A dream orangery
A. Virketė said that she dreams to open a special orangery that would not have any analogues in Lithuania. According to her, this orangery will be different: people will be able to touch the plant, water it, choose the beloved one, come with families and see how the given plants are growing up.
Plant therapies, yoga lessons, health workshops, rock massages and other events will be host at this public plant shelter as well. On weekends or on the business day you can come to relax, read a book and drink coffee. She also plans to host a plant blooming observation nights.
“Plant therapy heals stress, helps to solve psychological problems and improves blood circulation — it is a natural remedy for exhaustion. This space would be a perfect choice for those who work with a computer. When the harmony is around you — the “inner you” harmonize as well”.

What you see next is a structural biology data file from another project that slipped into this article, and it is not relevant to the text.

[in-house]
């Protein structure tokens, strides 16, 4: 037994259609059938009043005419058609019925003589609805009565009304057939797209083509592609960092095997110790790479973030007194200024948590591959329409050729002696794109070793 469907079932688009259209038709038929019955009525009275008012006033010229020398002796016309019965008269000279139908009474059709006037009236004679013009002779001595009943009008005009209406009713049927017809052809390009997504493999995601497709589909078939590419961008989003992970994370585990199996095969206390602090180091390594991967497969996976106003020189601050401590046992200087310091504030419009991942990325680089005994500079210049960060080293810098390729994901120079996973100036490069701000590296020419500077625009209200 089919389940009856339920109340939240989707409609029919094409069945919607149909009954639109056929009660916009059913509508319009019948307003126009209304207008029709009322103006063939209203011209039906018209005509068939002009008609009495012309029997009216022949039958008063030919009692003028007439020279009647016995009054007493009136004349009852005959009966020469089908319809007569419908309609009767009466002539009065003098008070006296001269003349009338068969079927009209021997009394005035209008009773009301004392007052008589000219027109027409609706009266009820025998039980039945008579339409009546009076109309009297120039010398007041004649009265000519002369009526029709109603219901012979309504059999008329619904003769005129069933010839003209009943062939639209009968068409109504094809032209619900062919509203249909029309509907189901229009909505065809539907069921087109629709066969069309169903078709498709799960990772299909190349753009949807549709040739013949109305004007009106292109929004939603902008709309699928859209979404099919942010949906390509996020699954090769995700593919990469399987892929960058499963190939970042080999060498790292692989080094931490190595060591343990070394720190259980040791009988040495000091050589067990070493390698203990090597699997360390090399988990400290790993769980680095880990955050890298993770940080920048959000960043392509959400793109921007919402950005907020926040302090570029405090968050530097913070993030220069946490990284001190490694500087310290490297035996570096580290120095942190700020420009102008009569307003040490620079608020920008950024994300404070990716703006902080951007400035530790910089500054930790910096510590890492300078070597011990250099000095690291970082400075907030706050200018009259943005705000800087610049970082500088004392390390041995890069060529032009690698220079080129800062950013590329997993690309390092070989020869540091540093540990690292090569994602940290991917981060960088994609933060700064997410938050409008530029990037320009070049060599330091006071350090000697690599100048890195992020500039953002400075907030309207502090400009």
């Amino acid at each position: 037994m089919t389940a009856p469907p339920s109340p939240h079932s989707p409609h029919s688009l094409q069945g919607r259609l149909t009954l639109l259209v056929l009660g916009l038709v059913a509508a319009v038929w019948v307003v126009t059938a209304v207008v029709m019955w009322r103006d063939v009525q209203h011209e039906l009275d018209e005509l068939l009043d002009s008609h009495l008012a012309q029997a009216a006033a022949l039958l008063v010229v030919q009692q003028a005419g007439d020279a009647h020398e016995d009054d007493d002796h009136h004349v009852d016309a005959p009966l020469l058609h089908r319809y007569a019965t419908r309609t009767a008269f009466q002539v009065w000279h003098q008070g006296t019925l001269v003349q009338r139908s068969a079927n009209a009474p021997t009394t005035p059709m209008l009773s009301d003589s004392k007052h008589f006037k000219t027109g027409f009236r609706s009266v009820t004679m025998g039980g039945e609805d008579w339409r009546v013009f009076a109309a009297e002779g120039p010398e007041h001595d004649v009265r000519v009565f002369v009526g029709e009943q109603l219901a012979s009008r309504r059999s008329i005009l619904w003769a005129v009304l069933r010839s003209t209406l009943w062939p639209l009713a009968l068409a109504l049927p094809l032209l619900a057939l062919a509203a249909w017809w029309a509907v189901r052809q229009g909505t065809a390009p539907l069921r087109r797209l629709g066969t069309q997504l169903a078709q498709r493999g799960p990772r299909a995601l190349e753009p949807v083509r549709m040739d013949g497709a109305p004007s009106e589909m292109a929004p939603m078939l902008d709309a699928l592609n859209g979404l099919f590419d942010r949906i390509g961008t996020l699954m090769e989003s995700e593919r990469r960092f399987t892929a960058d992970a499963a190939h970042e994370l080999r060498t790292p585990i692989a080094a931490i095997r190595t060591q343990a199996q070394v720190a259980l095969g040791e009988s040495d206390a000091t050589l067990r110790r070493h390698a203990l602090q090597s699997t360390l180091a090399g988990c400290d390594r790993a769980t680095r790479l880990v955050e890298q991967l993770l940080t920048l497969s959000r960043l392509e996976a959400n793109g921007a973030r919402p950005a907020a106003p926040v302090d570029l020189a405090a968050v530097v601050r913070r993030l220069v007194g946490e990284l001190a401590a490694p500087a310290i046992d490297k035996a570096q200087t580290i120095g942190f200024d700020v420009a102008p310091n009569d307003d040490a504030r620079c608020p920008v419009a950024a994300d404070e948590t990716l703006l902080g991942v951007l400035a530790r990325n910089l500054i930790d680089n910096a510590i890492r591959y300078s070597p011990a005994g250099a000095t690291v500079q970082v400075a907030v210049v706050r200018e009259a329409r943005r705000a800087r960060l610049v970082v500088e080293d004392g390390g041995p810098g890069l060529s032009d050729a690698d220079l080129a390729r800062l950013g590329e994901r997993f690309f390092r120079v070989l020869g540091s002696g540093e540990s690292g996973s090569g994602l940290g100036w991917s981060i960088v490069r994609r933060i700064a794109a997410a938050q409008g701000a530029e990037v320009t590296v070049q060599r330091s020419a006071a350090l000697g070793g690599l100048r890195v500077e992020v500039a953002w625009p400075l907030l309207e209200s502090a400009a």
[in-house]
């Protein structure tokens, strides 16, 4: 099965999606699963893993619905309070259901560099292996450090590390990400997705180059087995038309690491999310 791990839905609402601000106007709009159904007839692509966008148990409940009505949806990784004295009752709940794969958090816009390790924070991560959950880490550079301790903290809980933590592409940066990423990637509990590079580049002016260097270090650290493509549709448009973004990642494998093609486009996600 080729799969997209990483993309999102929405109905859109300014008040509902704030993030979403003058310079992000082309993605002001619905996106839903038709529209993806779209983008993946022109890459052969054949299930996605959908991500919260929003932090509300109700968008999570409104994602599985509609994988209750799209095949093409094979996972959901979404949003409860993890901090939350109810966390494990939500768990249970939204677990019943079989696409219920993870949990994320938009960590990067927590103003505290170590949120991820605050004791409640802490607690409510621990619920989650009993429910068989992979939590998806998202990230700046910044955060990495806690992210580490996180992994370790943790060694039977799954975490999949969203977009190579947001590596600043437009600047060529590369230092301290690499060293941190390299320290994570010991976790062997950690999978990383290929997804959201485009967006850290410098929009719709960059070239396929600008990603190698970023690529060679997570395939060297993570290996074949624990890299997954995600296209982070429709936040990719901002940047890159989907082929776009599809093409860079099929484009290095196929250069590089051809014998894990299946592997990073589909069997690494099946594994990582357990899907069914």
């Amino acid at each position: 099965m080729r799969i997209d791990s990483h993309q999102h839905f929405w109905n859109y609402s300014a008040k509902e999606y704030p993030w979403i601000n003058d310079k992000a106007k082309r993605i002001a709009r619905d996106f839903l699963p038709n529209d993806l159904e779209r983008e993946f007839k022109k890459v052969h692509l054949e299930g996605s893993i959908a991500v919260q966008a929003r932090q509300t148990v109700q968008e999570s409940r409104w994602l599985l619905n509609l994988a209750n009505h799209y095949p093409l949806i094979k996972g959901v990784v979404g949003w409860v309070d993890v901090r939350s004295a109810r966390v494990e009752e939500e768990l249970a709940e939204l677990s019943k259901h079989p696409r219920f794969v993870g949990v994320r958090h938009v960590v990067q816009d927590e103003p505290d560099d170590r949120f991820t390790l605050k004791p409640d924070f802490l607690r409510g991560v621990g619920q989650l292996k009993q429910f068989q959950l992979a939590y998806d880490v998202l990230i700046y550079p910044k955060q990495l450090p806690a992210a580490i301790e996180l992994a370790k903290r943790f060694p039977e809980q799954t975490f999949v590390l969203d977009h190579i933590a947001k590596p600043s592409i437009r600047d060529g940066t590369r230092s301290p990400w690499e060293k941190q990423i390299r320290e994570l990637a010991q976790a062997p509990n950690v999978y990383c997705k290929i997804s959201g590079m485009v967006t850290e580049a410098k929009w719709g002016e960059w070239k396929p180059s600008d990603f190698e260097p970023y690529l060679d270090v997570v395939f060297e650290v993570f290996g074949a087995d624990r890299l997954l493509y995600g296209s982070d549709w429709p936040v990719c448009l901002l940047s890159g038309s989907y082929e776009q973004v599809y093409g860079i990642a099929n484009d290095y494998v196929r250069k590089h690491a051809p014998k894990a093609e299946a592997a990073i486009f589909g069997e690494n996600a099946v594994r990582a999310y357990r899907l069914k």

So far these are just plans. “Due to the extraordinary expenses for the rent, which I myself have to pay, I have to move out. All this beauty would have been condemned to be outdoors but at the moment I’m moving to the suburb and temporarily taking all the plants to my house”.
“Lithuanians have lived in nature since ancient times. It’s in our blood. When a person moves away from nature, he begins to accumulate serious diseases”, — said A. Virketė.
Waiting for help
A dream orangery needs at least 1 thousand square meters in the area of 1 hectare. “I saw these spaces in the advertisements and went to see it. It is outside the city, I just need to collect the amount for the rent”, explained Aistė.
Right now the room is far too small and not as bright and warm as the plants need. I cannot take all the plants into the house anymore. I appeal to everyone who wants to contribute to this beautiful project and would help to raise the necessary amount for a new and large space for plants that we all use”.
The founder of the plant shelter informed that the care of the plants costs around 300 euros for a single month — land, fertilizers, water, electricity, heating, special care products, expenses for the rent and much more.
You can support the plant shelter here: VšĮ “Mes Žydim”, LT487300010154150719, purpose: shelter support.
Find out more about the initiative here.